Councillors debated the plan – an independent report commissioned by city hall in 2008 with a $285,000 price tag – for over two hours on Tuesday, before finally voting to “receive” the plan. Receiving the plan means: staff can now seriously get down to work, looking at the various recommendations and figuring out ways and costs of implementing those recommendations.
It also means council is in no way – financially, politically, spiritually – required to take any action once staff returns with that information this coming January. Nor are they bound to the recommendations contained in the report whatsoever.
The debate was a lively one, kicking off with downtown Councillor Dawn Sloane’s lament that a free downtown shuttle was not included in the Strategic Plan. You’ll recall that such a shuttle service – providing free rides across the completely walkable, minuscule Halifax downtown area – was advocated by HRMbyDesign.
Then came Councillor Barry Dalrymple (Waverley-Fall River-Beaverbank) making the perfectly (politically) logical argument that Metro Transit doesn’t even service his constituency, so why should he etc etc etc. He also made a quip about one time when he and his sons drove by five busses on the same route with 2 people or less on them. Where was this route? Nobody seemed to know. His exact words: “I won’t mention the route, but…”
The talking past each other continued for two hours (Watts: “What about LRT?” Staff: “Do you know how expensive that is? A bunch!” McCluskey: “I sure get a lot of fumes from busses at my place!” Staff: “?” Karsten: “Why won’t anybody accept my amendments!?!” Blumenthal: “What about the olds!” Etc.) before finally coming to a vote.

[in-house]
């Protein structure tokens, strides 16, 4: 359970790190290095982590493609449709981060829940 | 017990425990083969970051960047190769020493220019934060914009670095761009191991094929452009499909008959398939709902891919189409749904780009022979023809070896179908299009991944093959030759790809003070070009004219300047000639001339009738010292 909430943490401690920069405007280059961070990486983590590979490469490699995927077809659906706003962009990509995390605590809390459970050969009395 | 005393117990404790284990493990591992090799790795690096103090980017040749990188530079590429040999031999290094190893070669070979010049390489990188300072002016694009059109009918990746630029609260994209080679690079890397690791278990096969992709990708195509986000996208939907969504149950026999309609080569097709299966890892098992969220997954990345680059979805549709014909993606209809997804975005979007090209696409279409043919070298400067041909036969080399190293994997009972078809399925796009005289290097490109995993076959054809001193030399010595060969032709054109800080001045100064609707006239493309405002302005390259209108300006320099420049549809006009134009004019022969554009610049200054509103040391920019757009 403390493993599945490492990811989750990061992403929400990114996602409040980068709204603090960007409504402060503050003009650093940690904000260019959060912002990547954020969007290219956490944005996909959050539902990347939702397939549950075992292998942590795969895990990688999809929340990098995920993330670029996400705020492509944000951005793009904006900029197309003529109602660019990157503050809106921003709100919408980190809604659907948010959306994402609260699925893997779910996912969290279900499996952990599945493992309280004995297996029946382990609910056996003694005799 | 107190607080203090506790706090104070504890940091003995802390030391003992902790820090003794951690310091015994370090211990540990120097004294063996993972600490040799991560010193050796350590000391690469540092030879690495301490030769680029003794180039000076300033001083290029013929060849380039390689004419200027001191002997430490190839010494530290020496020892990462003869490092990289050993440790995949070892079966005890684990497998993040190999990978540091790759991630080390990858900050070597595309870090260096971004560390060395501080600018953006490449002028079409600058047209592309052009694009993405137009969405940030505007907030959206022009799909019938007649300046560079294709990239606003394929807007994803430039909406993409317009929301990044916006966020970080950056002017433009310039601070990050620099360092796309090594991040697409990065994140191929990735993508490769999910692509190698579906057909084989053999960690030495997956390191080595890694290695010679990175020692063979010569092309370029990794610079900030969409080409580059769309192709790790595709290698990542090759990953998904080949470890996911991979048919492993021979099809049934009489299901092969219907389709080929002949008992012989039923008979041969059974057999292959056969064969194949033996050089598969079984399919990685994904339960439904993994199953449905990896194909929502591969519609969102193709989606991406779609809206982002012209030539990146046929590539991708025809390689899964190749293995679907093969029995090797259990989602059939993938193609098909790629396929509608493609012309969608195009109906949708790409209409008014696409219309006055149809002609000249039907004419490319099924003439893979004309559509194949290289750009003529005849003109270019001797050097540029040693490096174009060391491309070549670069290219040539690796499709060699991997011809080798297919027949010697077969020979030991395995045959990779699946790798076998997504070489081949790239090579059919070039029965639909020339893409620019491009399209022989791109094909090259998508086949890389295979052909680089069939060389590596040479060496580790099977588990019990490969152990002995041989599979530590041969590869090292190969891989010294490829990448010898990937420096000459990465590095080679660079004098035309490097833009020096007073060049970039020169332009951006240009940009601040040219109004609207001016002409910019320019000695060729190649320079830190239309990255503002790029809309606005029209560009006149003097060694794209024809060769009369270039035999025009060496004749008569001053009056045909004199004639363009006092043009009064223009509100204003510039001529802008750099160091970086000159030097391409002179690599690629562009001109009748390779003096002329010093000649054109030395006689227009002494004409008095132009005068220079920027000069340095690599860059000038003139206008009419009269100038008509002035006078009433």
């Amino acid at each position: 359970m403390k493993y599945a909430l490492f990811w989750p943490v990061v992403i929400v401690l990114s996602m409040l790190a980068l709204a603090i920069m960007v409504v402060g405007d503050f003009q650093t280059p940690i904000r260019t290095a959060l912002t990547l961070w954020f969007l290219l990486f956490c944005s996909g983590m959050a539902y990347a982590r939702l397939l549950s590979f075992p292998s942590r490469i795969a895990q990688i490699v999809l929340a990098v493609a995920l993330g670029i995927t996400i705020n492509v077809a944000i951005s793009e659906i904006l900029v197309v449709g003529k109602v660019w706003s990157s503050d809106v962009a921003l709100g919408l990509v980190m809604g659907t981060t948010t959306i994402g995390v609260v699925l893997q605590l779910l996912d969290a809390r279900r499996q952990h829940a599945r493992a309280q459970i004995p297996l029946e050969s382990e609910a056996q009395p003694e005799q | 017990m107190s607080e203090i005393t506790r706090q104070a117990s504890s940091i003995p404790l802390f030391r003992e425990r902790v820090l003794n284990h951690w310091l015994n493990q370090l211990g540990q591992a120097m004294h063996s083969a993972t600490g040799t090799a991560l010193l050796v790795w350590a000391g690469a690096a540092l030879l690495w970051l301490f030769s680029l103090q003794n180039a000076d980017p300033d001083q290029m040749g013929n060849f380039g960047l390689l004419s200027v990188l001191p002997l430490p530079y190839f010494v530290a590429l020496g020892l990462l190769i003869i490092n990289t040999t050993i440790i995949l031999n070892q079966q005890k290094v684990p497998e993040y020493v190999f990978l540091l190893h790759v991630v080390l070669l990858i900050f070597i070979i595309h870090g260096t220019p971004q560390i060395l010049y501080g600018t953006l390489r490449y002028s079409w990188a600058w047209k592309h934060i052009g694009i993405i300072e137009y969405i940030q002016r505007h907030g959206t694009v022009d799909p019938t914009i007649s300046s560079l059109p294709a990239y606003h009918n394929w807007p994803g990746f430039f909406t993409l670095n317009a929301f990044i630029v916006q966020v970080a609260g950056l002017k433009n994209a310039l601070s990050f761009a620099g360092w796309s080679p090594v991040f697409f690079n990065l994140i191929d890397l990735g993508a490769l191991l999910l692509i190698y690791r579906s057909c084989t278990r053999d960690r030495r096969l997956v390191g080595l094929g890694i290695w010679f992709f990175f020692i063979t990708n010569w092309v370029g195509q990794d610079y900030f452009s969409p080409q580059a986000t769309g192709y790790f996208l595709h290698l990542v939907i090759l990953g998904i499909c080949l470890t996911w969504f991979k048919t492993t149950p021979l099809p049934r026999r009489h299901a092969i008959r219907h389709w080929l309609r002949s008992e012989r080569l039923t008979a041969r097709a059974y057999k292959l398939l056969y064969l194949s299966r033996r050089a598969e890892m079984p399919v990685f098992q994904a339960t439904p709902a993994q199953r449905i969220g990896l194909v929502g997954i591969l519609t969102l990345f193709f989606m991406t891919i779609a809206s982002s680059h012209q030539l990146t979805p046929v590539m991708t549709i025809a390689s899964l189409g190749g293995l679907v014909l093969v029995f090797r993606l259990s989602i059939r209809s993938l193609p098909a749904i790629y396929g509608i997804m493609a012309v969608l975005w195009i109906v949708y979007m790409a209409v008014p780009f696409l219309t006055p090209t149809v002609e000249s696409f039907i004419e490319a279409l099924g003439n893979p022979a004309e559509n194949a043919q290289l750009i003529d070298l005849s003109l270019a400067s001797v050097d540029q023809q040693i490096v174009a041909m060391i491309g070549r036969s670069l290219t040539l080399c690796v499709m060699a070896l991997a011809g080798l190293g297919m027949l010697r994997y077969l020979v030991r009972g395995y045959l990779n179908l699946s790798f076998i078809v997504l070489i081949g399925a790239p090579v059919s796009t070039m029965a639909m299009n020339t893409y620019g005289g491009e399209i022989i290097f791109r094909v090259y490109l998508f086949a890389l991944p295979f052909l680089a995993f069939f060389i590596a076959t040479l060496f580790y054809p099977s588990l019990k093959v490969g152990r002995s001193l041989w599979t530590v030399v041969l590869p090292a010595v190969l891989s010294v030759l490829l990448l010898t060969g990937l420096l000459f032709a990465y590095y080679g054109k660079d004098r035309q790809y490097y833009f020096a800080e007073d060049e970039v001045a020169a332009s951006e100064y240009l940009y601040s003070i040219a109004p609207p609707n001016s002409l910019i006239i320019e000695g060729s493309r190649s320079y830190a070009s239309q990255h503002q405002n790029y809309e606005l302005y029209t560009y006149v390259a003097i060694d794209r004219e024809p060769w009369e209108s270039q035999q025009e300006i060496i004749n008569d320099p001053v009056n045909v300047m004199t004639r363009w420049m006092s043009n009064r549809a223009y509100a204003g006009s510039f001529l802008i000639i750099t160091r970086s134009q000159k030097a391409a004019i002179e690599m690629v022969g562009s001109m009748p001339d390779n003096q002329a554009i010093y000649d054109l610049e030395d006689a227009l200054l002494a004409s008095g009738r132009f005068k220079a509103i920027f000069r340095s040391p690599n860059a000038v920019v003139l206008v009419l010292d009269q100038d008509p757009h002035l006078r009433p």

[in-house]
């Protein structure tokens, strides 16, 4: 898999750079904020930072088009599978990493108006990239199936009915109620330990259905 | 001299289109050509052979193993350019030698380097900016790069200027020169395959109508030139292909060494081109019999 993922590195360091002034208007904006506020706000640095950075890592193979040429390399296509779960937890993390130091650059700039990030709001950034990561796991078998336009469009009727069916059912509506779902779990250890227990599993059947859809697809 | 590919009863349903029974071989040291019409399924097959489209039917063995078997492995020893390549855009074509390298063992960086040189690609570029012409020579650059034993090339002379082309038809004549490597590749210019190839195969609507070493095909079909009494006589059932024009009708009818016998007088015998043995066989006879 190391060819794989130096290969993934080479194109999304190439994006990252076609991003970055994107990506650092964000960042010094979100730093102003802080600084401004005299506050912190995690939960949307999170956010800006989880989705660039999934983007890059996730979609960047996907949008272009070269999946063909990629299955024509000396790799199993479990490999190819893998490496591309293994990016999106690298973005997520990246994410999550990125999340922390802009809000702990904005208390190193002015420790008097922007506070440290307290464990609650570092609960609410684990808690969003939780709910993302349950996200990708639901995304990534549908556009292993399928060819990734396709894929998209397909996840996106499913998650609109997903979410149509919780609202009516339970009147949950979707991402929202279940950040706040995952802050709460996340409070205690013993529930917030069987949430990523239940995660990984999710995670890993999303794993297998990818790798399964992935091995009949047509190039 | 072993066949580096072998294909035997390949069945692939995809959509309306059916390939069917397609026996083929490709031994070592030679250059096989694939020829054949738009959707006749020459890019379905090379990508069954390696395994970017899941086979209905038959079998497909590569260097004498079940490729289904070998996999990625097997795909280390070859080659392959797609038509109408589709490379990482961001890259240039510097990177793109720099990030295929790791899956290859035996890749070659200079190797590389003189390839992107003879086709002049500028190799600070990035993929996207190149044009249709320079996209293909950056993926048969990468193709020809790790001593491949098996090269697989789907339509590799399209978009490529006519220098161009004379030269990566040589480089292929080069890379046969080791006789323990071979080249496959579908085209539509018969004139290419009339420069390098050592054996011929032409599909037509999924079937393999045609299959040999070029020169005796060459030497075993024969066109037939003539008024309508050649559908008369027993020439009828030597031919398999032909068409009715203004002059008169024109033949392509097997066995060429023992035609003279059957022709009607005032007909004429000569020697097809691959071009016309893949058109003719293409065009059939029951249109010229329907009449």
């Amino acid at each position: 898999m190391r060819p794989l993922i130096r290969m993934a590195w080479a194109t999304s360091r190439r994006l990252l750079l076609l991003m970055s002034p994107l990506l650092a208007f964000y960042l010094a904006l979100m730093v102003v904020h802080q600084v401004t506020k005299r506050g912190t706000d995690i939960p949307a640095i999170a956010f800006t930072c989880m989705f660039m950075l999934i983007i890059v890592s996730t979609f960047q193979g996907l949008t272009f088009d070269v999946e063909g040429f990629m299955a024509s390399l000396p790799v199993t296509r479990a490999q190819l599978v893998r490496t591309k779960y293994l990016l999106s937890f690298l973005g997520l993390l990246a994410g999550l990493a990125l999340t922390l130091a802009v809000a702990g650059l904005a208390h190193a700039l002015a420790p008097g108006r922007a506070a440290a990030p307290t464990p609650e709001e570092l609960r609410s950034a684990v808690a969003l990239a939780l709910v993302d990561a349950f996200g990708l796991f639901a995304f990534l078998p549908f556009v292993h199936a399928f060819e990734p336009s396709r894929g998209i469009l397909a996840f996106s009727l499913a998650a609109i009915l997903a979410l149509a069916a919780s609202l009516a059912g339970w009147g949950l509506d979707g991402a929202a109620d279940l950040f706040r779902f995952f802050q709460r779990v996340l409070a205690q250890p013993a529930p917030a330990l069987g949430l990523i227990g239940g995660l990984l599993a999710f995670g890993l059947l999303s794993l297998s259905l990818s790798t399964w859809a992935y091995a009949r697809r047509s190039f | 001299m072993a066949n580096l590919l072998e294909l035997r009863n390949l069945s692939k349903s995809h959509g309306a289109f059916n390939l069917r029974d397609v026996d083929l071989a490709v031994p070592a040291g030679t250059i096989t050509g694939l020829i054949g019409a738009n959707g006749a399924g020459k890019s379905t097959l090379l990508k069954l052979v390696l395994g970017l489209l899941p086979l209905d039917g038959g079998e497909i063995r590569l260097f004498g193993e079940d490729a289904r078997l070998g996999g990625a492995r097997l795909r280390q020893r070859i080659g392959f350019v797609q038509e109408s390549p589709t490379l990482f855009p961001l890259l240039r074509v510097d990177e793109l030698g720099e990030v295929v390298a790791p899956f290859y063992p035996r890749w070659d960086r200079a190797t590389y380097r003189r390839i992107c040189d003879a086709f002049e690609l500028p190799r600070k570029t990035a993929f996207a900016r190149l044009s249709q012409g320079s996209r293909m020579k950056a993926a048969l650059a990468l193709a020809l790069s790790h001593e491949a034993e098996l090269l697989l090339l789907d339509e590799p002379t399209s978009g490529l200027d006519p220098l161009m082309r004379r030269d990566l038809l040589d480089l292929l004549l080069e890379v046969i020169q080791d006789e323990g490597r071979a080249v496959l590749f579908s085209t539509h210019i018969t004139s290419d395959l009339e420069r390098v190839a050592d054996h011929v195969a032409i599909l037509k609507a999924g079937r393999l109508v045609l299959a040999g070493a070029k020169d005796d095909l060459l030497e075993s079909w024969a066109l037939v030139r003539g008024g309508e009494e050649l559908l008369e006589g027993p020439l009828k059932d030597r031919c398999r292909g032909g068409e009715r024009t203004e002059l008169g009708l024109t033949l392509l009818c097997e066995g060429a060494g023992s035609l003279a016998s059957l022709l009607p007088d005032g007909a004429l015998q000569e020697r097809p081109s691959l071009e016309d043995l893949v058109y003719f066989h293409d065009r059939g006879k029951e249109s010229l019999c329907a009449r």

Then! Councillor Bill Karsten (Portland-East Woodlawn) tabled a motion to accept the service standards (page 47 for you transit junkies) put forward in the Strategic Plan, giving staff even more freedom to start implementing changes to the transit system.
Then we broke for lunch. I had a roast beef sandwich at As You Like It. It was delightful, and very reasonably priced.
All in all, a surprisingly productive day at City Hall. Sure, it doesn’t actually guarantee anything other than a lively (read: excruciating) debate in January. But it at least moved the Strategic Plan, which aims to make Halifax a pedestrian- and transit user-friendly city, one step closer to reality.
photo by Lawrence Plug